HONG KONG (Reuters) – Support for year-long pro-democracy protests in Hong Kong has waned, now gaining the support of a slim majority, as the city prepares for security legislation report written by Beijing, a survey conducted for Reuters showed.
Protests intensified last June over a bill that has since been withdrawn, which would have allowed the extradition of the accused to mainland China. Later, they turned into pressure for greater democracy, often involving violent clashes with the police.
Protests have resumed, but with far fewer participants, since China announced plans for the security law, which alarmed foreign governments and democratic activists in Hong Kong. [nL4N2DY03K]
The survey conducted by the Hong Kong Public Opinion Research Institute from June 15 to 18 showed that the legislation is opposed to a majority in the financial center.
But the poll also showed support for declining protests to 51%, down from 58% in a previous poll for Reuters in March, while opposition to them rose to 34% from 28%.
“It can be psychological, because the Hong Kong people see that Beijing is getting tougher,” said Ming Sing, associate professor of social science at the University of Science and Technology in Hong Kong.
“If you continue to insist (on demands), it’s not practical.”
Events on the ground also indicate a loss of momentum, with most of the protests in the past few weeks numbering only hundreds and ending quickly. Police, citing restrictions on coronaviruses, did not authorize recent rallies and arrested many of those who showed up anyway.
Last week, pro-democracy unions and a group of students failed to get enough support to organize strikes against the security bill.
The shift in support for protests has occurred mainly at the extremes, with those who strongly support it going from 40% to 34% and those who strongly opposing it going from 21% to 28%. The number of those who “somewhat” support or oppose the protests has remained stable.
Special requests from the movement also saw a drop in support. The request for an independent commission of inquiry to examine how the police handled the protests fell 10 percentage points down from March to 66%.
Universal suffrage, another key demand, was supported by 61%, against 68%. The resignation of Hong Kong leader Carrie Lam was supported by 57% compared to 63% three months ago.
Opposition to requests increased from 15% to 21%.
Samson Yuen, assistant professor in the department of political science at Lingnan University, said support for protesters’ demands was “still high” but could have dropped because security law outstripped protests as the main subject of the public speech.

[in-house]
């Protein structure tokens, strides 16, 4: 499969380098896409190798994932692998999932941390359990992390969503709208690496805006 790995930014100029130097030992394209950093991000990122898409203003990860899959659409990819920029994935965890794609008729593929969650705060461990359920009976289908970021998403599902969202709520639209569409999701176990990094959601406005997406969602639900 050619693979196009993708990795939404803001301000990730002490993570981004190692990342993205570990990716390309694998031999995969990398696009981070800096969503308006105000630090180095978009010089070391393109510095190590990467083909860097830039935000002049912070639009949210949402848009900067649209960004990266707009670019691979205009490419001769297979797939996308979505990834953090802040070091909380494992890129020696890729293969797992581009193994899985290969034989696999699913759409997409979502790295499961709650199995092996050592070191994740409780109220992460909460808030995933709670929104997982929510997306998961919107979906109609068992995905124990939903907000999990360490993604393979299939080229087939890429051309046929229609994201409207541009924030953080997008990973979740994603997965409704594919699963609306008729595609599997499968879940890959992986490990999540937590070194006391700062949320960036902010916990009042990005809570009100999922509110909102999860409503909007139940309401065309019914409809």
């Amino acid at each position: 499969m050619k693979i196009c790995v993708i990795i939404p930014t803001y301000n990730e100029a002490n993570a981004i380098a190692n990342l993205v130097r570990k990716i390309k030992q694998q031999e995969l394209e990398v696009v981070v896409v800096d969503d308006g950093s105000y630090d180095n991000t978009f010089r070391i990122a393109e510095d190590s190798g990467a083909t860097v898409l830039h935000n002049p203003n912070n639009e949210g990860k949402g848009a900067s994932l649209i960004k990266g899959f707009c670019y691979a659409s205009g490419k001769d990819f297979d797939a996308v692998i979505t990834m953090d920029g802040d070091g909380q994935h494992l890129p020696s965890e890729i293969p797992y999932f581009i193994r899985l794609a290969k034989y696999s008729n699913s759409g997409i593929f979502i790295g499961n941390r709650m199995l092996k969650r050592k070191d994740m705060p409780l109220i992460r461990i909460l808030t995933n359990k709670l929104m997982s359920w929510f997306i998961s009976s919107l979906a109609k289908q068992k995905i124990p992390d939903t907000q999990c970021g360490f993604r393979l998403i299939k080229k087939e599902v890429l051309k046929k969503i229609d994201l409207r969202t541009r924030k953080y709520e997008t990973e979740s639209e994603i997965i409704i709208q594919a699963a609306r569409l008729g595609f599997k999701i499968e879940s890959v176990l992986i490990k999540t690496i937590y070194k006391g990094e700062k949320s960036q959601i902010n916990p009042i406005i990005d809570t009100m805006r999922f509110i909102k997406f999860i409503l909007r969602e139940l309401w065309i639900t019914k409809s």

“Who would still be talking about (protest) requests when the national security law comes in?” Said Yuen.
Lam’s office and the Hong Kong and Macao Chinese Affairs Office, which report to the State Council or cabinet, did not respond to requests for comment.
For the survey, which had a margin of error of plus or minus 3.2 percentage points, 1,002 respondents were randomly interviewed by telephone. The results have been weighted according to the latest population figures.
OBJECTION TO SECURITY LAW
The survey was conducted when Beijing’s intention to introduce legislation against terrorism, subversion, separatism and foreign interference was known, but little details were available.
Although the draft of the new law has not yet been finalized, the main features of the legislation have since been published, revealing that the central authorities of the Communist Party will have global powers over its application, including rights of interpretation. final. [nL4N2DY03K]
The poll showed that 49% of those questioned were strongly opposed to the Beijing decision, 7% opposed “somewhat”. Support for the legislation amounted to 34%, the rest being indifferent or undecided.
“I oppose the law because the government (Beijing) is interfering in the affairs of Hong Kong,” said engineer Charles Lo, 29, who participated in the investigation. “It will also suppress our freedom of expression and hinder the movement for democracy.”
For more comments from respondents, see [nL8N2E106D]
The law raised fears that Beijing would further erode the extended autonomy promised to the territory when Great Britain returned it to China on a “one country, two systems” basis in 1997.
Authorities in Hong Kong and Beijing have repeatedly stated that the legislation will only target a small number of “troublemakers” while preserving rights and freedoms. They say it will bring stability to a city shaken by protests.
“Before June of last year, I did not think Hong Kong needed national security laws because we were so peaceful and secure, but now I think it is necessary,” said another respondent to poll, Hui, a retired woman in her fifties.
The poll also showed that support for the idea of Hong Kong’s independence, which is anathema to Beijing and should be a focal point in impending legislation, remained relatively unchanged at 21%. Opposition to the idea went from 60% to 60%.
Compared to the previous survey, fewer respondents mainly blamed local government – 39% versus 43% – or the police – 7% versus 10% – for the current situation in Hong Kong, while more blamed the pro-democracy camp – 18% against 14% – and the central government of Beijing – also 18% against 14%.
Another finding was an increase in support for local pro-Beijing politicians before the September 6 election to the Legislative Council, known as Legco.
Pro-Beijing candidates were supported by 29% of respondents, compared to 22%. Support for pro-democracy politicians remained solid at 53%, but lost 5 points.
A split in lower-level district elections in November allowed the pro-democracy camp to win more than 80% of the seats.